With only an ounce of hope before finally giving up, who would have thought that my sixteenth casting on my overall auditions finally said “You’re qualified!” and coincidentally at the year 2016? 'The search' commenced at January this year for an event on February: A Valentine Search. As much as I’d like to say sweet words, I have to say the workshop and runway was awful (not because of the models) but of their services. Hint: All models have no idea about the music during the runway, hence clueless on where the cameras are hidden, and lack of rehearsals. We had one workshop, don't get me wrong. Our workshop was an icebreaker, a two-time walk on a fake runway, and a dance rehearsal only prepared during that day (with the looks of it, I guess.) Got also bruised during the team building (note: it was a week before the show) and they replied to this accident as We are not liable for the damages. Gee, haven't you heard of quasi-contract, you're breaking all the rules and I can't even get a refund (of my time and energy.) Great thing our contract was a one-time deal. Was it a bad experience? Not exactly, but it’s not as good either. To be honest, I’d rather have this encounter at my time capsule than facing another disappointing ‘no.’ Any Valentine model during that time would also share to me personally about the awful experience. The good thing is, we have to write another "experience" on our application form. 

That’s it your only modeling experience is through your collaborations in this blog and from a one-time contract on an agency? Technically yes, however soon it will foster. Currently signed a (life-time) contract with an agency (out of another three I applied for within June this year.) Two of my friends recommended me at their respective modeling agencies. With weeks to decide, I chose the one who upholds our upmost safety and promotes the best exposure to the industry. This month, I’ll attend weekly runway workshops and modeling classes which I’m hype about. SO ecstatic to learn and place my talent into test. Best thing is some of their funds go to charity. Also, who wouldn't mind free designer clothes/makeup and sponsor gifts? Perhaps I could claim those 5 am call times once again?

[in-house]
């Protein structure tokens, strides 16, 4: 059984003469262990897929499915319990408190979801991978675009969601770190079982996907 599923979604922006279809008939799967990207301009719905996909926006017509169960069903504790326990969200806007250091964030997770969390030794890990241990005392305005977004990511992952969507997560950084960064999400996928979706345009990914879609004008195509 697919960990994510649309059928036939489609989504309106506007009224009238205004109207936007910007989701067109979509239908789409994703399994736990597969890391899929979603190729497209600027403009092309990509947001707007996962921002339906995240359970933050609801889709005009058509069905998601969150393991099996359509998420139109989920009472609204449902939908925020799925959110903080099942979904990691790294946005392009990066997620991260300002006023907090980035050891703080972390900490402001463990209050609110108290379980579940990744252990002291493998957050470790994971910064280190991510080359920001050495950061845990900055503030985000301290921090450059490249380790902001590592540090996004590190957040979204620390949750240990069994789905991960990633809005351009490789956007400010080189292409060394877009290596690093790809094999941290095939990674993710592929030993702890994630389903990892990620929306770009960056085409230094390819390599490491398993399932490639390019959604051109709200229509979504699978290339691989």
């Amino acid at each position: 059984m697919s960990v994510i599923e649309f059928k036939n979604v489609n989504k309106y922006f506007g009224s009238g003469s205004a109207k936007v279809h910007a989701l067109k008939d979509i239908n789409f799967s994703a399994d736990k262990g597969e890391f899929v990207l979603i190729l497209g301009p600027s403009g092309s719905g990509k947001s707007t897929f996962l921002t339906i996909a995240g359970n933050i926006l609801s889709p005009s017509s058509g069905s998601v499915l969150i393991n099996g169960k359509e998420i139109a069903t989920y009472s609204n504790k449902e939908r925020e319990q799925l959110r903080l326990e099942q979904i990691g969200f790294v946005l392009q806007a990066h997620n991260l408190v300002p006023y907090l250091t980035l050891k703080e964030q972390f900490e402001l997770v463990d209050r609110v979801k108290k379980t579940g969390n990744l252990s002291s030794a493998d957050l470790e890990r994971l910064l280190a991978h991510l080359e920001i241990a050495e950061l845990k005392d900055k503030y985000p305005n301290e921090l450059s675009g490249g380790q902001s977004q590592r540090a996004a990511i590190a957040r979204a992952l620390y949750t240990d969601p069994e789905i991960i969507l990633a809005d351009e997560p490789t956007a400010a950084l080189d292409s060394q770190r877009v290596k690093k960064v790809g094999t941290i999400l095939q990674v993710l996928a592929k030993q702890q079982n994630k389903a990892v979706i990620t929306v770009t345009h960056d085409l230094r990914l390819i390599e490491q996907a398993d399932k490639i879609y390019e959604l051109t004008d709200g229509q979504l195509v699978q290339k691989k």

At my best effort, I told a personal story of mine not to brag but to simply explain a little puzzle of my backstory. There is a spirit within me that roars, “I’ll encounter more” from the industry maybe not today but soon. Also, to anyone at who thinks they are controlled by the situation they are in, “the choice is up to you if you’ll leave, stay, or change they way.” As I’ve shared to you a while ago, I went to an all-girl’s school and back then it was merely impossible to start a career or sideline even in show business and modeling industries alike. It was only until college when I finally decided to create my network and expose my talent. My mentor Coach Dave Aguila told us three types of people aiming for success and the probability attaining it. First, education without implementation is a definite failure. Second, performing without proper education is a success on chance. Third, proper knowledge and implementation is a guaranteed success. Modeling is an unfinished chapter at my book, I seek to know more and do more from it. Experience is not the only thing that will make one qualify for the job but other forces as well. This includes determination, education, connection, and the most important of all is discipline. Motivation is not enough. Anyone can get motivated to get the job done, but with discipline there will be proper actions for that specific goal.

With that, if God bless my words to be claimable and creditable, “Modeling is not only marketing Sexa-Pill (sex appeal), impossible-to-achieve body measurements, and thud attitude. It’s a crisis for sale*.”

*The capability to monetize one's skill and talent via countless bad experiences.

Crisis for Sale Crisis for Sale Reviewed by Michelle Tan on 8:00 AM Rating: 5